The original BMC Mini was produced in essentially the same form from 1959 through 2000, surpassing the assembly-line longevity of the Hillman Hunter/Iran Khodro Paykan (1966-2005), Fiat 128 (1969-2009) and Peugeot 504 (1968-2006) but not that of the Morris Oxford/Hindustan Ambassador (1956-2014) and especially not that of the Volkswagen Type 1 Beetle (1938-2003). With such a history, it was only natural that BMW opted to build a retro-styled version after buying Rover in 1994, and our current century has been full of MINIs. Resale value for the early MINI Coopers hasn't been so strong, however, and so I see quite a few of these cars in the U-Wrench yards of the land. Here's an '07 that I found in a Denver yard last month.
This one is a Cooper with the fun 6-speed manual transmission, and the interior still looks decent.
I see the occasional supercharged Cooper S in places like this, and the engines— or at least the blowers— tend to get purchased right away. Someone grabbed the exhaust manifold off this 118-horse naturally-aspirated engine, but it's a fair bet that an expensive engine problem is what led this car to its final parking space.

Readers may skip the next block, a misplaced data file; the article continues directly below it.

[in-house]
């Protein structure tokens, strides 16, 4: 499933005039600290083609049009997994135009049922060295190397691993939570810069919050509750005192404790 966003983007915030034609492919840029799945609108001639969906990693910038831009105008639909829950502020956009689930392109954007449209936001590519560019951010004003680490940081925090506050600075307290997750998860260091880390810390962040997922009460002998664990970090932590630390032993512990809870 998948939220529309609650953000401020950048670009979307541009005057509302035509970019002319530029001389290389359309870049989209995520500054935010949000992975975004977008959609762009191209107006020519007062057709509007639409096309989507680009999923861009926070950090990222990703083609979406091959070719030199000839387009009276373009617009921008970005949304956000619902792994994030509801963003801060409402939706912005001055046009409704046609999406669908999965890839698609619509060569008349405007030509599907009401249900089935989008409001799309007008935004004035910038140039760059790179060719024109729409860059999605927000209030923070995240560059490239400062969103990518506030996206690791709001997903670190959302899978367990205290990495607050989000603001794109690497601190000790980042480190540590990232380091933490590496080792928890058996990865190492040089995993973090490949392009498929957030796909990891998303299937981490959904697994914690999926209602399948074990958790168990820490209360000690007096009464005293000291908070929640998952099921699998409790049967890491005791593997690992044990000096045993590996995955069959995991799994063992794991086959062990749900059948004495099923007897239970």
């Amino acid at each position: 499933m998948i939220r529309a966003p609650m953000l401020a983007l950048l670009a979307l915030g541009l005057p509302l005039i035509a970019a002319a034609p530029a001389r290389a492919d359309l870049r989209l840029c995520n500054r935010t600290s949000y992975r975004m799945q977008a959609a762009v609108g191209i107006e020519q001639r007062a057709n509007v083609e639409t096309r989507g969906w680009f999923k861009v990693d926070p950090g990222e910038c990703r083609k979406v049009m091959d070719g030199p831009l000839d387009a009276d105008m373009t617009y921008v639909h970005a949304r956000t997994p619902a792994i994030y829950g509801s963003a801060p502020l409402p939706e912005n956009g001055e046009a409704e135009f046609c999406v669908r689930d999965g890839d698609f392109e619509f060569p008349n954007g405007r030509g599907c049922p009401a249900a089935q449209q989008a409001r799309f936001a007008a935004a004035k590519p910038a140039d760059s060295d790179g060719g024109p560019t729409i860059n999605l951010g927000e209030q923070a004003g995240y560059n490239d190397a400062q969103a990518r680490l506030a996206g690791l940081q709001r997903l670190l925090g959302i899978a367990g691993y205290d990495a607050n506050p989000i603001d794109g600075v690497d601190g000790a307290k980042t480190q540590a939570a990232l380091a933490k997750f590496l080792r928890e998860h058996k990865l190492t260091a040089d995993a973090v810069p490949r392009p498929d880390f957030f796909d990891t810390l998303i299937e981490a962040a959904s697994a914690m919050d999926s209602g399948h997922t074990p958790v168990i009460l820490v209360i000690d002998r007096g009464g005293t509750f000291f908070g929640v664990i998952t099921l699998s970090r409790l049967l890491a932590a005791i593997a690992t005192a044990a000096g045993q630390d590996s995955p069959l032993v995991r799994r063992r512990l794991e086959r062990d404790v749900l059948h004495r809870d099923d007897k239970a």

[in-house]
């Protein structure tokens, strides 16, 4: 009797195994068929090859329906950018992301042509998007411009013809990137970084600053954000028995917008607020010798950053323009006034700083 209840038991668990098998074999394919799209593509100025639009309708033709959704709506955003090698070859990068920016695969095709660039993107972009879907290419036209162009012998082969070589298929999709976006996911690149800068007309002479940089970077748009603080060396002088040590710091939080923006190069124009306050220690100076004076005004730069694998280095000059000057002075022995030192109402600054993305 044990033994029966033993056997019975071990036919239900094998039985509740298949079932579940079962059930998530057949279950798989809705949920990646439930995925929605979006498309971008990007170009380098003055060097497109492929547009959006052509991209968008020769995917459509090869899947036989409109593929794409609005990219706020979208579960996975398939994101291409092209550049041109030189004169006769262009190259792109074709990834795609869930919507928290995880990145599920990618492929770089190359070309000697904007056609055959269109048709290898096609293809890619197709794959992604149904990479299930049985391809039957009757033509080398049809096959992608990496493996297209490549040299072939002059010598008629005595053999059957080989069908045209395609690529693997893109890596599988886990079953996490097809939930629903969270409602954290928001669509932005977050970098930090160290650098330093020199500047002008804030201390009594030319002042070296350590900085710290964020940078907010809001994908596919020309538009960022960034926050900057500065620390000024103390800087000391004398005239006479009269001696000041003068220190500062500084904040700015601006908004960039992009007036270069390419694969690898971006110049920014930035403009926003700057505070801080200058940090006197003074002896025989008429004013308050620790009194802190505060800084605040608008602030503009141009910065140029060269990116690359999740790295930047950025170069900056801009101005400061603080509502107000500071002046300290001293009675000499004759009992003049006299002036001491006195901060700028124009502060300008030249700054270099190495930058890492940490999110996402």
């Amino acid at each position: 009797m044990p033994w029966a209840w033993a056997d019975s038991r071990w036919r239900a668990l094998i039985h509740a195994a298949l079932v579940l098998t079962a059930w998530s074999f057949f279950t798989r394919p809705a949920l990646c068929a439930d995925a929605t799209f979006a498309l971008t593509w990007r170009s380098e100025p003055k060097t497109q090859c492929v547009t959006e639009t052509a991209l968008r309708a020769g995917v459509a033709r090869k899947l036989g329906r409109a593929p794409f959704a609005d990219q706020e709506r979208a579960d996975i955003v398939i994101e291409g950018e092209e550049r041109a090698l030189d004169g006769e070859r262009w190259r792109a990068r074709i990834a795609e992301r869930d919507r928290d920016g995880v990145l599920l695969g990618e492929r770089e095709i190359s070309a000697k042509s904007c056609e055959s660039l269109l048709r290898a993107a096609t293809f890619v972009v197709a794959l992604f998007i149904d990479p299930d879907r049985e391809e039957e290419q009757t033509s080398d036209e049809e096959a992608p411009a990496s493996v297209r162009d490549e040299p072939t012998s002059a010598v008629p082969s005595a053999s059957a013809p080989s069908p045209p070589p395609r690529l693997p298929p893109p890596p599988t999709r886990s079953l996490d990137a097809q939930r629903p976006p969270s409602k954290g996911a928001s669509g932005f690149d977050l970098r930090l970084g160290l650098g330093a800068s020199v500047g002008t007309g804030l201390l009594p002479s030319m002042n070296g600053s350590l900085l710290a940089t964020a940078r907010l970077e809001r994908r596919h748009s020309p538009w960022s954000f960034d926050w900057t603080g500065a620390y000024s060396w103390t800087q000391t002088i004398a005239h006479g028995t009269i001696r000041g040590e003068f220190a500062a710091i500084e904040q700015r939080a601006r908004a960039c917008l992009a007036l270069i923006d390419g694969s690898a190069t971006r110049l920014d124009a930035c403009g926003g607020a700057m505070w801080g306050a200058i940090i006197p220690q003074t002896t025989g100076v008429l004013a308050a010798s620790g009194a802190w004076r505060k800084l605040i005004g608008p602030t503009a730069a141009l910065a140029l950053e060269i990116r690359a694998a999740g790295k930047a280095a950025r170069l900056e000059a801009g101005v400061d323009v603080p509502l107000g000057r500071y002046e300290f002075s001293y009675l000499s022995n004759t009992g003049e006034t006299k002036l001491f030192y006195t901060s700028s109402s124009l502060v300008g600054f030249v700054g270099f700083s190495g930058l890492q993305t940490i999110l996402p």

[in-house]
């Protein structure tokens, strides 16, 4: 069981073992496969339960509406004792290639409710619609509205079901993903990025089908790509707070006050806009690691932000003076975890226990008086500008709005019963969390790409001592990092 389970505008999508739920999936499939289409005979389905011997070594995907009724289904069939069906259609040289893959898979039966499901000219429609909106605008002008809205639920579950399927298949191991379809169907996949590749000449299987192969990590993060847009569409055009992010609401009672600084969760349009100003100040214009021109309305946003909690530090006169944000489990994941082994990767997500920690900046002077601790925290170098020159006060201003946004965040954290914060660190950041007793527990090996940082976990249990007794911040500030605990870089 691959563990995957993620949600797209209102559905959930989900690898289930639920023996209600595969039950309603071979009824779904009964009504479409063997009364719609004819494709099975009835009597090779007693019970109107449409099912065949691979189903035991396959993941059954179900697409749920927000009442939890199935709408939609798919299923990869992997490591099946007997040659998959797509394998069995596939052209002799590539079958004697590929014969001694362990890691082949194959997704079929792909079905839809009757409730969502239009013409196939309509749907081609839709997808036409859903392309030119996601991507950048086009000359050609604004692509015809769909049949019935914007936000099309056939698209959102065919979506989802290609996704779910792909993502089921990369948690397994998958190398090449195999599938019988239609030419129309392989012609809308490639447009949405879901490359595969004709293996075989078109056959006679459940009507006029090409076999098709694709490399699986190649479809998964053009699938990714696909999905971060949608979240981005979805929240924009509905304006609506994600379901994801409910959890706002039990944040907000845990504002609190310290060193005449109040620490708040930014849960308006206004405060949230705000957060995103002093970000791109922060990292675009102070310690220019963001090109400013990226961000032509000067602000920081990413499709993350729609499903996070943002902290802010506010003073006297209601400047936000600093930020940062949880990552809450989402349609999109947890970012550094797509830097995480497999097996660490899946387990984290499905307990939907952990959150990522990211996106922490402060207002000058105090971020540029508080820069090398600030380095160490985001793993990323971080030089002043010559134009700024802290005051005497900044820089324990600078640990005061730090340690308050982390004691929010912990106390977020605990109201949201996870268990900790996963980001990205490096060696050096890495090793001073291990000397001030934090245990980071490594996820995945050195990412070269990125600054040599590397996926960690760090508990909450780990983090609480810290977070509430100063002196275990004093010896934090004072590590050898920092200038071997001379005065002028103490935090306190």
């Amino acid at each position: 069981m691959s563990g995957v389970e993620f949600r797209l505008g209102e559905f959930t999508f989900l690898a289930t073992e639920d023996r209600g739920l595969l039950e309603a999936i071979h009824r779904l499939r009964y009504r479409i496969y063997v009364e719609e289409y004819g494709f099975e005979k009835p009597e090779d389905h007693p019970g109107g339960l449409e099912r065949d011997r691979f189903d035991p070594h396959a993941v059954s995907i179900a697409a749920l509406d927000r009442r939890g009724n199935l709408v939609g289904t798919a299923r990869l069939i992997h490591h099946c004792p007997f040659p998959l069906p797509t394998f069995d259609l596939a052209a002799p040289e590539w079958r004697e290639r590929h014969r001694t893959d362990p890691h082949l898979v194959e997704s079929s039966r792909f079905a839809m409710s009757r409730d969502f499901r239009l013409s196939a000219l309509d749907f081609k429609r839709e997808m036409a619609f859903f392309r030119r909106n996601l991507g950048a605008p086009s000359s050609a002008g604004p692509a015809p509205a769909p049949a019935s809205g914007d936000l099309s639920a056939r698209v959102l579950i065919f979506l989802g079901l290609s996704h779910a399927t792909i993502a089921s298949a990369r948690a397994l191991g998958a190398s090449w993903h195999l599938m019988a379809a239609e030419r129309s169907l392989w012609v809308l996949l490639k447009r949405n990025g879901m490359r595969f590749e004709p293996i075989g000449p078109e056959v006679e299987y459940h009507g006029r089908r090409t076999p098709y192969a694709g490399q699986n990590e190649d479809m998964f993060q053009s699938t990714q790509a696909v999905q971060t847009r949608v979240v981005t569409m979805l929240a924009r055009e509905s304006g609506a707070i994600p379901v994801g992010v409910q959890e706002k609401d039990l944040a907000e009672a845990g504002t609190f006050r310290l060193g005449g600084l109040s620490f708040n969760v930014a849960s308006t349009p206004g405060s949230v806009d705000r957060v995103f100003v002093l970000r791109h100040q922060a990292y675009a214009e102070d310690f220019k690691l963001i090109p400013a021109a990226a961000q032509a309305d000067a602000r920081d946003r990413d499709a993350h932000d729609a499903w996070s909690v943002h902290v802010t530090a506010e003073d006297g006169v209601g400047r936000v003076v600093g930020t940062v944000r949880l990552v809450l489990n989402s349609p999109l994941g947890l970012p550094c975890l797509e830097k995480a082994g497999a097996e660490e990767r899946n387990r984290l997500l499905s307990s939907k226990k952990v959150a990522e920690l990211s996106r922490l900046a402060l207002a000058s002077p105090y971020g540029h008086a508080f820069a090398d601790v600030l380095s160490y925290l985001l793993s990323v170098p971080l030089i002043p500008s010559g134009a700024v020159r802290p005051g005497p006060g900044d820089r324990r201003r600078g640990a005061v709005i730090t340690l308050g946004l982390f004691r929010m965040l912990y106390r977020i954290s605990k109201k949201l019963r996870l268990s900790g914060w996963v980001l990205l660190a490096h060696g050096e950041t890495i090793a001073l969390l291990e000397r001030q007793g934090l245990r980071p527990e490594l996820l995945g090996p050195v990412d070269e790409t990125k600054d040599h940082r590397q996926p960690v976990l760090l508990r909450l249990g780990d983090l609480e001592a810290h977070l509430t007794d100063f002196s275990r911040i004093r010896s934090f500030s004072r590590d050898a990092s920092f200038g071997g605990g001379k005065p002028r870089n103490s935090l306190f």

Because these cars are so cheap and fun to drive, I see a few of them competing in the 24 Hours of Lemons race series, where I work as a dignified and respected official. Unfortunately for the teams that race them, though, reliability hasn't been so great.
The center-mount instrument cluster concept has been great for car manufacturers wishing to sell in both right- and left-hand-drive markets.
If you're looking for a fun street/track project car, you could do a lot worse than a Cooper. They're quick, parts are easy to get, and you can squeeze one into the garage.